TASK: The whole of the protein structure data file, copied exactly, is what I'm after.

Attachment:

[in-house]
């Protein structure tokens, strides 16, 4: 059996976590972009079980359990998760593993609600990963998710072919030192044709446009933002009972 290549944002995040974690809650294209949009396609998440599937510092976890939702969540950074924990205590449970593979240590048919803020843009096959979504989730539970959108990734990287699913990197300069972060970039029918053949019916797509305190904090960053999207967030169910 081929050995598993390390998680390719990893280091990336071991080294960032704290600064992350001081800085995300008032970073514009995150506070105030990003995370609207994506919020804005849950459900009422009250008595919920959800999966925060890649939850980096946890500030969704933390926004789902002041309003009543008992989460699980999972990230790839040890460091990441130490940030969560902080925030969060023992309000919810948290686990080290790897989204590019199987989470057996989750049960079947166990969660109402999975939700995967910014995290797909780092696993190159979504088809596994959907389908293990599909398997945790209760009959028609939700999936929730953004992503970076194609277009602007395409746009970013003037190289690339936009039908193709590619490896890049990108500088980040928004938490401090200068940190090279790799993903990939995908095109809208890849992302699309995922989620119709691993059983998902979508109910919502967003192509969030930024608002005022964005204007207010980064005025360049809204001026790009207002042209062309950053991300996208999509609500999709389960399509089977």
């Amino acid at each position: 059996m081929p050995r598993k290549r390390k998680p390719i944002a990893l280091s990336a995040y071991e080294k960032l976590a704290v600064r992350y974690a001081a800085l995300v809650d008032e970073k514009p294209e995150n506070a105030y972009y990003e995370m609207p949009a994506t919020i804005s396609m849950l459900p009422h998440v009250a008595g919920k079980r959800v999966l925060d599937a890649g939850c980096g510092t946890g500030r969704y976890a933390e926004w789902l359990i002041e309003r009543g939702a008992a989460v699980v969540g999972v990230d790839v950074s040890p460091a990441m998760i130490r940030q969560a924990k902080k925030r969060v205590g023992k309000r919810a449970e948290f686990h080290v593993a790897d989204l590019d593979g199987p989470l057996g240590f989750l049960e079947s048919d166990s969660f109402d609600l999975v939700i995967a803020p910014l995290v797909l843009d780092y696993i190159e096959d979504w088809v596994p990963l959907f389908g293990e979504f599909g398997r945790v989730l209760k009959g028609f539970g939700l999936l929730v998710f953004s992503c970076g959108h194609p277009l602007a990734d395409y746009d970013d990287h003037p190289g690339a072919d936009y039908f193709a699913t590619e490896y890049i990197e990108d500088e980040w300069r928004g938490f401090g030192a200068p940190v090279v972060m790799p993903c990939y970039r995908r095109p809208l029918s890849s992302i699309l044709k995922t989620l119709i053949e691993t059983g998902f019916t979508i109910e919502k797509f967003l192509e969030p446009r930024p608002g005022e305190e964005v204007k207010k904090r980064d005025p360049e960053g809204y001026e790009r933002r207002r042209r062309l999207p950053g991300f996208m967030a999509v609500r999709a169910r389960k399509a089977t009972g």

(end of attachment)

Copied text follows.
[in-house]
């Protein structure tokens, strides 16, 4: 059996976590972009079980359990998760593993609600990963998710072919030192044709446009933002009972 290549944002995040974690809650294209949009396609998440599937510092976890939702969540950074924990205590449970593979240590048919803020843009096959979504989730539970959108990734990287699913990197300069972060970039029918053949019916797509305190904090960053999207967030169910 081929050995598993390390998680390719990893280091990336071991080294960032704290600064992350001081800085995300008032970073514009995150506070105030990003995370609207994506919020804005849950459900009422009250008595919920959800999966925060890649939850980096946890500030969704933390926004789902002041309003009543008992989460699980999972990230790839040890460091990441130490940030969560902080925030969060023992309000919810948290686990080290790897989204590019199987989470057996989750049960079947166990969660109402999975939700995967910014995290797909780092696993190159979504088809596994959907389908293990599909398997945790209760009959028609939700999936929730953004992503970076194609277009602007395409746009970013003037190289690339936009039908193709590619490896890049990108500088980040928004938490401090200068940190090279790799993903990939995908095109809208890849992302699309995922989620119709691993059983998902979508109910919502967003192509969030930024608002005022964005204007207010980064005025360049809204001026790009207002042209062309950053991300996208999509609500999709389960399509089977």
């Amino acid at each position: 059996m081929p050995r598993k290549r390390k998680p390719i944002a990893l280091s990336a995040y071991e080294k960032l976590a704290v600064r992350y974690a001081a800085l995300v809650d008032e970073k514009p294209e995150n506070a105030y972009y990003e995370m609207p949009a994506t919020i804005s396609m849950l459900p009422h998440v009250a008595g919920k079980r959800v999966l925060d599937a890649g939850c980096g510092t946890g500030r969704y976890a933390e926004w789902l359990i002041e309003r009543g939702a008992a989460v699980v969540g999972v990230d790839v950074s040890p460091a990441m998760i130490r940030q969560a924990k902080k925030r969060v205590g023992k309000r919810a449970e948290f686990h080290v593993a790897d989204l590019d593979g199987p989470l057996g240590f989750l049960e079947s048919d166990s969660f109402d609600l999975v939700i995967a803020p910014l995290v797909l843009d780092y696993i190159e096959d979504w088809v596994p990963l959907f389908g293990e979504f599909g398997r945790v989730l209760k009959g028609f539970g939700l999936l929730v998710f953004s992503c970076g959108h194609p277009l602007a990734d395409y746009d970013d990287h003037p190289g690339a072919d936009y039908f193709a699913t590619e490896y890049i990197e990108d500088e980040w300069r928004g938490f401090g030192a200068p940190v090279v972060m790799p993903c990939y970039r995908r095109p809208l029918s890849s992302i699309l044709k995922t989620l119709i053949e691993t059983g998902f019916t979508i109910e919502k797509f967003l192509e969030p446009r930024p608002g005022e305190e964005v204007k207010k904090r980064d005025p360049e960053g809204y001026e790009r933002r207002r042209r062309l999207p950053g991300f996208m967030a999509v609500r999709a169910r389960k399509a089977t009972g």